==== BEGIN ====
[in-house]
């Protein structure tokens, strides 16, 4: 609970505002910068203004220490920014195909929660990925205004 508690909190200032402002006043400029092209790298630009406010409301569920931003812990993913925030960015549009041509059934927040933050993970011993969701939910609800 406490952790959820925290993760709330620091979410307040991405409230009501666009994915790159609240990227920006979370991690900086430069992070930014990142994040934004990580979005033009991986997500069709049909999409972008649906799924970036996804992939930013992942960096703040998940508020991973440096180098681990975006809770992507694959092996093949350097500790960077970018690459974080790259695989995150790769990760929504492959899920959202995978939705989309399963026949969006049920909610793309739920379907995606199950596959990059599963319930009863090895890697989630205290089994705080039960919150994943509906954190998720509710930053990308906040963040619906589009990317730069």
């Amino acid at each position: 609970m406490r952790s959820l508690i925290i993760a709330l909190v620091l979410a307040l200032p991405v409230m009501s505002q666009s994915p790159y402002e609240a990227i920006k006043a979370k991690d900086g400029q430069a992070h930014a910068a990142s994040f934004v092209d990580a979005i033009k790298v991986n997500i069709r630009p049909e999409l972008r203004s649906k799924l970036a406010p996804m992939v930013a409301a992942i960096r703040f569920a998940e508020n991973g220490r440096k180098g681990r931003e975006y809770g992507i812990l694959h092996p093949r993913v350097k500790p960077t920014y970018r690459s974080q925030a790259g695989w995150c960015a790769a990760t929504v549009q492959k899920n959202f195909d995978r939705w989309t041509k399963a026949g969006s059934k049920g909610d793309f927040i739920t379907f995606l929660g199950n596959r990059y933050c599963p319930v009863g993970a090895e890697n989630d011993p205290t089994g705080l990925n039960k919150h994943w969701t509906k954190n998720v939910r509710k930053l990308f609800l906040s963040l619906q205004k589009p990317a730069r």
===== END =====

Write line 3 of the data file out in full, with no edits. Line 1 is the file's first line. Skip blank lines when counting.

């Amino acid at each position: 609970m406490r952790s959820l508690i925290i993760a709330l909190v620091l979410a307040l200032p991405v409230m009501s505002q666009s994915p790159y402002e609240a990227i920006k006043a979370k991690d900086g400029q430069a992070h930014a910068a990142s994040f934004v092209d990580a979005i033009k790298v991986n997500i069709r630009p049909e999409l972008r203004s649906k799924l970036a406010p996804m992939v930013a409301a992942i960096r703040f569920a998940e508020n991973g220490r440096k180098g681990r931003e975006y809770g992507i812990l694959h092996p093949r993913v350097k500790p960077t920014y970018r690459s974080q925030a790259g695989w995150c960015a790769a990760t929504v549009q492959k899920n959202f195909d995978r939705w989309t041509k399963a026949g969006s059934k049920g909610d793309f927040i739920t379907f995606l929660g199950n596959r990059y933050c599963p319930v009863g993970a090895e890697n989630d011993p205290t089994g705080l990925n039960k919150h994943w969701t509906k954190n998720v939910r509710k930053l990308f609800l906040s963040l619906q205004k589009p990317a730069r």